And the tables themselves? They’re just as economically inaccessible as the farms the food came from in the first place. The “farm-to-table” label often sends clear signals about price points and aesthetics. A quick scroll through the 1.4 million Instagram posts marked #farmtotable are primarily of white people with gardens or at nice restaurants. When we say “farm-to-table,” it seems that we are saying the term belongs to wealthy white people with access to tables laden with abundant produce. This means we are leaving out so many and so much.
So what do we do? How do we dismantle the term and reframe it to be more inclusive and equitable?
People’s Kitchen Collective, a group in Oakland, California, has devoted the last year to a series called “From the Farm to the Kitchen to the Table to the Streets,” working specifically to redefine what farm-to-table can mean. Co-founded by Saqib Keval, Jocelyn Jackson, and Sita Bhaumik, the collective aims to show how we can reframe the phrase to keep the whole journey from farm to table in mind while simultaneously honoring and creating space for people of color at each step. “We crave spaces that deliberately center our voices and experiences. As people of color, our lives are shaped by displacement, migration, loss of land, and access to resources. In the absence of land, we create space by eating in public,” reads the organization’s website.
I have been personally so inspired by their work that I asked them to contribute to my last book, Feed the Resistance, and to participate in an event for it.
In April 2017, they hosted a community meal where they asked participants to explore how farming has been a way to create place despite displacement ― how cultivating land means having some ownership over it. In August, they went from the farm to the kitchen and asked participants to share stories of kitchen remedies for illness, trauma, and separation. And in February, they invited people affected by xenophobic immigration policies to come to the table for a meal in remembrance of the signing of the executive order mandating the internment of Japanese Americans during World War II. They produced a resource guide to accompany the meal, a way to extend the work past the table.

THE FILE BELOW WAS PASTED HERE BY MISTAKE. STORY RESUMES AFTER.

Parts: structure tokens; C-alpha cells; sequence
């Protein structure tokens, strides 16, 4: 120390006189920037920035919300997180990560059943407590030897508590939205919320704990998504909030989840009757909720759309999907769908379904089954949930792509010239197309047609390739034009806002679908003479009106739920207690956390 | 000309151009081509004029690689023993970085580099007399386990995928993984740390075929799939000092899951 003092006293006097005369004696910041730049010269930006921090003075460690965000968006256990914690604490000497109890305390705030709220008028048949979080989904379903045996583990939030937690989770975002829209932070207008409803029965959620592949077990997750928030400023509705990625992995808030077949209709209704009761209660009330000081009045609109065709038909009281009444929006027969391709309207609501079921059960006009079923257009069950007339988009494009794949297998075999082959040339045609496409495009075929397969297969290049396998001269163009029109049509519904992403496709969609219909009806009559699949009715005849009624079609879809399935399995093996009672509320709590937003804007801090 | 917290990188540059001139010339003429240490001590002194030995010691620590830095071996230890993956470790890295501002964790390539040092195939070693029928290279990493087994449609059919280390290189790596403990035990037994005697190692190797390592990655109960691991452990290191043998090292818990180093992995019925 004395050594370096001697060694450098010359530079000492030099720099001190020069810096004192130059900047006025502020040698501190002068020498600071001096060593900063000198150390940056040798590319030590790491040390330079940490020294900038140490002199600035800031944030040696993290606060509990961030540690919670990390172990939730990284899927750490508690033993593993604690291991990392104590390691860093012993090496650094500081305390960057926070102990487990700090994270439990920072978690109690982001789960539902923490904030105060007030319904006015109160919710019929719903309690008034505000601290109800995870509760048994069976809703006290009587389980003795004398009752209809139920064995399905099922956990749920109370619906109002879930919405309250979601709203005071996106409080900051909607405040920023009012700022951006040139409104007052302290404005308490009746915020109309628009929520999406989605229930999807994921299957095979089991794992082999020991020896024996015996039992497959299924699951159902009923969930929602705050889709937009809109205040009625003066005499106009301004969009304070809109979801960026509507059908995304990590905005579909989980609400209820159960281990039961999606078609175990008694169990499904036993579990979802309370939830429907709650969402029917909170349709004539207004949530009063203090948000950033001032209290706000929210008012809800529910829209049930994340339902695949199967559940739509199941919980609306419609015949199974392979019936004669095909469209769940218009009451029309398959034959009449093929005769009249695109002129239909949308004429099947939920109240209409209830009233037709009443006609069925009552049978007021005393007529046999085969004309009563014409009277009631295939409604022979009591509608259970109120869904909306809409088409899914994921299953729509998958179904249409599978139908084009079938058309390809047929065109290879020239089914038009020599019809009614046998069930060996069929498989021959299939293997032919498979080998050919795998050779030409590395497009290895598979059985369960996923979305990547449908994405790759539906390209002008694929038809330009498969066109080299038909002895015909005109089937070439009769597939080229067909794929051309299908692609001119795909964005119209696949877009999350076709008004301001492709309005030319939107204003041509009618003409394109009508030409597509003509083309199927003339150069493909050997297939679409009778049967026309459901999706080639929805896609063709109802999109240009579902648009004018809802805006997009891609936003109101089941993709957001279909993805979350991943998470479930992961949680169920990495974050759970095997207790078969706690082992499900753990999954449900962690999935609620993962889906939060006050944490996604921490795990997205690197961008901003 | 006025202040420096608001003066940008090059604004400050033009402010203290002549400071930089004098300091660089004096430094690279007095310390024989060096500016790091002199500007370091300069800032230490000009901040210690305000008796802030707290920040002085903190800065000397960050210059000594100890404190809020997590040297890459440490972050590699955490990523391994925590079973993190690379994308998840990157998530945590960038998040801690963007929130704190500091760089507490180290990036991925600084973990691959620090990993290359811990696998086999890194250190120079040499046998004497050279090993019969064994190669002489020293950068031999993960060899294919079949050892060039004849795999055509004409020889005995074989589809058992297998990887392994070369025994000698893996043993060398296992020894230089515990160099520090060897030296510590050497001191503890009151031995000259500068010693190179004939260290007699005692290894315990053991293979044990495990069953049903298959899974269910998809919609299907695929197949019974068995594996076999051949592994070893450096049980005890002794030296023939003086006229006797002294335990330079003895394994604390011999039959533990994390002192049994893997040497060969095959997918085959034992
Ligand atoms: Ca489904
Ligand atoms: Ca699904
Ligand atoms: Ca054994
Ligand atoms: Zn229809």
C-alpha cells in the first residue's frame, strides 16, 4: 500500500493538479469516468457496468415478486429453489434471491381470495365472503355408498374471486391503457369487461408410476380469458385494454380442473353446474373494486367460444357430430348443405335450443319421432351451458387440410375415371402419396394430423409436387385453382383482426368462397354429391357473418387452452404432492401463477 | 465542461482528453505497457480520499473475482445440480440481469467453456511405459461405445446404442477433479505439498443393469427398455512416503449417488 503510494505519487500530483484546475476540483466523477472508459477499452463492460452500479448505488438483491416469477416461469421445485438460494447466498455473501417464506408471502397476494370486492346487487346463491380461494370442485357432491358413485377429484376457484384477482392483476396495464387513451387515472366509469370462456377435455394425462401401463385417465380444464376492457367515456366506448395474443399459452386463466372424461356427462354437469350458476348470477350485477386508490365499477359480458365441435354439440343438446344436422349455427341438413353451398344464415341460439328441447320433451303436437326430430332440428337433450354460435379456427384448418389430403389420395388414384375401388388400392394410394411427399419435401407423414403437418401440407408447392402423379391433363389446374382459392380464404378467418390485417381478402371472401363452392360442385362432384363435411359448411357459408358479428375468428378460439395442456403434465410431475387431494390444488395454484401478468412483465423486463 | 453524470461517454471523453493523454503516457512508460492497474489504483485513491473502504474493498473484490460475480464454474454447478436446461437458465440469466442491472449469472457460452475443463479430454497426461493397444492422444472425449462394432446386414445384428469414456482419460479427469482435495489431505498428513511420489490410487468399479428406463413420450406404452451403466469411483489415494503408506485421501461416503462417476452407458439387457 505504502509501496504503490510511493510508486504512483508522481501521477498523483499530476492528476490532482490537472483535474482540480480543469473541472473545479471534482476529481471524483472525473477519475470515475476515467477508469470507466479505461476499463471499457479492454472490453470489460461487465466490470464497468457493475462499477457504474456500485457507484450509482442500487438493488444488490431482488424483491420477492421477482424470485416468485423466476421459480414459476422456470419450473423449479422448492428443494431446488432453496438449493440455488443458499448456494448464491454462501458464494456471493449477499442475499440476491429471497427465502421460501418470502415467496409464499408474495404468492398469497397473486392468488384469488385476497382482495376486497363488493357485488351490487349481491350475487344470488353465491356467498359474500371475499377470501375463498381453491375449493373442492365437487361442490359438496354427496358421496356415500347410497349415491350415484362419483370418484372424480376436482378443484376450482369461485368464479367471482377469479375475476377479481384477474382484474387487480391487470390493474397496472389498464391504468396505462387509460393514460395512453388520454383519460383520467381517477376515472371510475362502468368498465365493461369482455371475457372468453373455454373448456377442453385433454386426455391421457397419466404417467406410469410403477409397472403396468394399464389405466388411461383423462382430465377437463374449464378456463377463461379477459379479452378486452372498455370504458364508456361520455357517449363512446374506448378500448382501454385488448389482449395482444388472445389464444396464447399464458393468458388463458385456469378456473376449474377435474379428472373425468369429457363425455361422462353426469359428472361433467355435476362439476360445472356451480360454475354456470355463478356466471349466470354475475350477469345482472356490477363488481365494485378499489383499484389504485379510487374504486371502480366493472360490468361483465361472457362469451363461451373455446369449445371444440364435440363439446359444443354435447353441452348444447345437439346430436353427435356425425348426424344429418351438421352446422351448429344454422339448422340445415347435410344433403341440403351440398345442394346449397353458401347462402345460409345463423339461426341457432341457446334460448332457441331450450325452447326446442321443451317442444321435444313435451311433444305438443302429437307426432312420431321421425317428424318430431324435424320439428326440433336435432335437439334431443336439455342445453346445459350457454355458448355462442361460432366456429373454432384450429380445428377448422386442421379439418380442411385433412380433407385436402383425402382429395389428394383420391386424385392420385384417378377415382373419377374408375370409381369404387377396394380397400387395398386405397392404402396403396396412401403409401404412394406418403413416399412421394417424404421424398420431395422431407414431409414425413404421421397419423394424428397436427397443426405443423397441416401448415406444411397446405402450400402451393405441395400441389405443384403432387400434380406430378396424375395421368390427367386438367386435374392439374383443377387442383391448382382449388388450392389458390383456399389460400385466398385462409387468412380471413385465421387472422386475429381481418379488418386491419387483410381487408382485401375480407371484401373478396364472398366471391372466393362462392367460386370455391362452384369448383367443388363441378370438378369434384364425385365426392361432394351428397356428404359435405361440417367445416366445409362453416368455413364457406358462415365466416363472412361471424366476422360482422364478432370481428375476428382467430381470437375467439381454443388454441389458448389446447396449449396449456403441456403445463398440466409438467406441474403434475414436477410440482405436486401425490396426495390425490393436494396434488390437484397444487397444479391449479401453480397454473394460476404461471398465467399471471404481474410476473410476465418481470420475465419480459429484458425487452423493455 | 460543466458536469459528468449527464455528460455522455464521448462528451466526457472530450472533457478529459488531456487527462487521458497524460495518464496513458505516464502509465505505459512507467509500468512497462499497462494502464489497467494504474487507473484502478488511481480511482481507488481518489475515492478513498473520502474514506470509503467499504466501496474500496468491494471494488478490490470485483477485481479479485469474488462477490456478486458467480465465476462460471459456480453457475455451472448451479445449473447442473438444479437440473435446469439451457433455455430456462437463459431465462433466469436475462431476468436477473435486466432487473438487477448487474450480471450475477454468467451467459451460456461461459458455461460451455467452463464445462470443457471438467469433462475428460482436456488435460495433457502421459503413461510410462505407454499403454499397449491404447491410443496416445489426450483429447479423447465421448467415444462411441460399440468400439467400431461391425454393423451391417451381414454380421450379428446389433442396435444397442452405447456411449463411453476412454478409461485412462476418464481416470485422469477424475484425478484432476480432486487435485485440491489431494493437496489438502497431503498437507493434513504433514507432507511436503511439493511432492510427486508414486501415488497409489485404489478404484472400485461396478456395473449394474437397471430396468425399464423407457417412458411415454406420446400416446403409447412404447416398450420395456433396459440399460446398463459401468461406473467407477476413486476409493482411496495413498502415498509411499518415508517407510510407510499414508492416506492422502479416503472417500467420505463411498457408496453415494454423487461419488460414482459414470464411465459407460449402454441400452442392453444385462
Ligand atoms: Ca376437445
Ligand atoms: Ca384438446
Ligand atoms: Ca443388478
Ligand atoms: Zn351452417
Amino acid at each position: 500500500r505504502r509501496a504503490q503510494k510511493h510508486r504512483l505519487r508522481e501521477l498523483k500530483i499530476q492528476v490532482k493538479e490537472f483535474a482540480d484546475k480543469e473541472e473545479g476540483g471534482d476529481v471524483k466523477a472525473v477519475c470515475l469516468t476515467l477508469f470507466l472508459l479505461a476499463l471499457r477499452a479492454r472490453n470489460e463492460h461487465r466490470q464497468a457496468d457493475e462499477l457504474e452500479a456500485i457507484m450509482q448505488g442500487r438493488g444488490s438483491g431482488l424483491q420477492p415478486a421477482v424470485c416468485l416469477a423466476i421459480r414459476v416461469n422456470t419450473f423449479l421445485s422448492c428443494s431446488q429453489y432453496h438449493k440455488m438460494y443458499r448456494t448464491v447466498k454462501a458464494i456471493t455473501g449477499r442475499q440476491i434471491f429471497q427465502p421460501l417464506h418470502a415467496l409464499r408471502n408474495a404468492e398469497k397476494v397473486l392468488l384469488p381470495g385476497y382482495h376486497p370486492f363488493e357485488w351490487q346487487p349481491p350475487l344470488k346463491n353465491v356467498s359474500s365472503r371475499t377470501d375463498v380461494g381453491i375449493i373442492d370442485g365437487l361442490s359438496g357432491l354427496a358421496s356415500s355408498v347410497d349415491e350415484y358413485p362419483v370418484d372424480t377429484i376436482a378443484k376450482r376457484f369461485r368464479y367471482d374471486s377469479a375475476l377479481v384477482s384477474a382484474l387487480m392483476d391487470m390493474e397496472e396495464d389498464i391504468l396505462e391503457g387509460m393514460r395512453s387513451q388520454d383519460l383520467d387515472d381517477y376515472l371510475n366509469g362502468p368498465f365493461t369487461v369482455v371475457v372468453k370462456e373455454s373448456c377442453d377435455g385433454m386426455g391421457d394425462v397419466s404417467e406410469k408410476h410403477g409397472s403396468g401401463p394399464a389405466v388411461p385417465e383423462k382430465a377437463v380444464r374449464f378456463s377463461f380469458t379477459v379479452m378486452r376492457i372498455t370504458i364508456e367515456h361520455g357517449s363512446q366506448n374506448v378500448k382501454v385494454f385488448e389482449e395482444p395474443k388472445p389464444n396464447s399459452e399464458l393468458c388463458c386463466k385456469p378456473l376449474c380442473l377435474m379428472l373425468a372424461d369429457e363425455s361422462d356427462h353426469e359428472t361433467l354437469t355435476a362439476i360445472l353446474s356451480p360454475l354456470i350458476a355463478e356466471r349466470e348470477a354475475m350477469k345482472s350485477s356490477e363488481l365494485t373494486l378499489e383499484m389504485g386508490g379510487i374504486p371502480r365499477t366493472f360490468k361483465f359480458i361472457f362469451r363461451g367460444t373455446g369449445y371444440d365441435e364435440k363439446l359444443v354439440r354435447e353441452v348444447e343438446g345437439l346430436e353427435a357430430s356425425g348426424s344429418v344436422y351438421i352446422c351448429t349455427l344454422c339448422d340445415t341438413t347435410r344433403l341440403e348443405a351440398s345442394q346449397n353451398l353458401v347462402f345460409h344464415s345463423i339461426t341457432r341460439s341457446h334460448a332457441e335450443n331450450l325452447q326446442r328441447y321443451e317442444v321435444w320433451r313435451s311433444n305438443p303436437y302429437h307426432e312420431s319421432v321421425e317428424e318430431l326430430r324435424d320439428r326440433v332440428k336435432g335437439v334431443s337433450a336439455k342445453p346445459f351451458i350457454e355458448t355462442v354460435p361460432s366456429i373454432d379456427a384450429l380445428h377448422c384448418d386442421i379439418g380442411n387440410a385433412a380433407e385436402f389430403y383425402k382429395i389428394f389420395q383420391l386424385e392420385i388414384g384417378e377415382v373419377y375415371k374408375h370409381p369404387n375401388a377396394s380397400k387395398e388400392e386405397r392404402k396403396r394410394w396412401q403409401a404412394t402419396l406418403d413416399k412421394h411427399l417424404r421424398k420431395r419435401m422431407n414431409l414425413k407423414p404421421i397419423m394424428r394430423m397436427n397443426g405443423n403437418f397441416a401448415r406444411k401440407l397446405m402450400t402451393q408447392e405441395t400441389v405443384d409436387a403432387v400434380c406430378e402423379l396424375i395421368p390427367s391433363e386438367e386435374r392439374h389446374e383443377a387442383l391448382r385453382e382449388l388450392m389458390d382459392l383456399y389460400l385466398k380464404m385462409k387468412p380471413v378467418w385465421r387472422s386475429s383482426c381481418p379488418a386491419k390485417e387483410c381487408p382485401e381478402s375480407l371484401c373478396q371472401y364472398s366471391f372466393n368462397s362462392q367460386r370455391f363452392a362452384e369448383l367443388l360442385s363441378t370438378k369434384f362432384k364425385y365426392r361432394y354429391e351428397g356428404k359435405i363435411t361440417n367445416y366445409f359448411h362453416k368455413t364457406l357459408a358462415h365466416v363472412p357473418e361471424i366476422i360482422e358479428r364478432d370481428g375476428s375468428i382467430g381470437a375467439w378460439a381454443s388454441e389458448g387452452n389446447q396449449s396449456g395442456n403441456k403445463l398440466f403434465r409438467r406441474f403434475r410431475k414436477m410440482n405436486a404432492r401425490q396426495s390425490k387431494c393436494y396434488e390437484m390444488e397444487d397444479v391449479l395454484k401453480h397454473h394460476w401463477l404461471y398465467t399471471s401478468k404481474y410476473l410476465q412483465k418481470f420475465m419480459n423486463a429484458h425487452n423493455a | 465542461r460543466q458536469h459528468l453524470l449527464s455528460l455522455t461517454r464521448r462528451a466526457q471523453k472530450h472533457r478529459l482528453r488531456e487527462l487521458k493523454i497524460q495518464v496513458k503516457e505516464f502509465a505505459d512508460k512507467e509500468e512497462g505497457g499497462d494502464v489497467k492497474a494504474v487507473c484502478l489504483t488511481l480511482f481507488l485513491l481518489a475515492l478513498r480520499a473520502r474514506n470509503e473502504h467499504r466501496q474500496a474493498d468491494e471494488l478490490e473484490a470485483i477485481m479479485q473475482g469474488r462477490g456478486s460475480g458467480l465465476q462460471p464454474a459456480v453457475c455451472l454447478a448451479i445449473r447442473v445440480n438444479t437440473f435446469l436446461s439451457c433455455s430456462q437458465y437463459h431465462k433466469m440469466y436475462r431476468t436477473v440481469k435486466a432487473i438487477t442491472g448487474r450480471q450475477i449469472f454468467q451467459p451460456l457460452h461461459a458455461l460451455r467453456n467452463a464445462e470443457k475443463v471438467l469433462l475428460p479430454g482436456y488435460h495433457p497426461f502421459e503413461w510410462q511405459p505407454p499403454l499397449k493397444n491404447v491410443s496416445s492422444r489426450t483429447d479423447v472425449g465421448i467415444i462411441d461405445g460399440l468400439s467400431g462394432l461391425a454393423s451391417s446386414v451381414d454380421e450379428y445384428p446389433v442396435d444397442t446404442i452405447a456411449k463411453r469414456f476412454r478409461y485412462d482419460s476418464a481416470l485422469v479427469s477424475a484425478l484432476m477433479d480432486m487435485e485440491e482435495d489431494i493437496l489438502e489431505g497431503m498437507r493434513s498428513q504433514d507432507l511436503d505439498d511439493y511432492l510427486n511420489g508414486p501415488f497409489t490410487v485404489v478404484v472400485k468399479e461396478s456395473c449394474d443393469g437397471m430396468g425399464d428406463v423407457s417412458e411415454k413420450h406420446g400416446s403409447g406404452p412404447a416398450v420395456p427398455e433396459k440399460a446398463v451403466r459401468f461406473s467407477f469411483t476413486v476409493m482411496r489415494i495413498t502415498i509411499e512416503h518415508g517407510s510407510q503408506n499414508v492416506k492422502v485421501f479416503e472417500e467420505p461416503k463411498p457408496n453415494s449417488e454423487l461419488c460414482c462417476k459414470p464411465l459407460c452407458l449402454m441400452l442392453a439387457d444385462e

On Sunday, their largest meal yet will take place in the West Oakland neighborhood, a way to push farm-to-table from private spaces to a large, very public one. The setting will span a city block and the group will provide a free meal for 500 participants.
People’s Kitchen Collective recognizes that cooking is one of the surest ways to create and sustain community. And their work shows us how we can make the term less centered on white experiences and more grounded in food justice.
We can all be part of this reframing, whether we’re communicating to our representatives that we need the 2018 Farm Bill to include considerate provisions for small farms and for everyone eligible for SNAP benefits, making conscious decisions about which farms we source our food from, or considering whose tables we sit at and who we invite to sit at our own.
Let’s go from farm to table ― and beyond.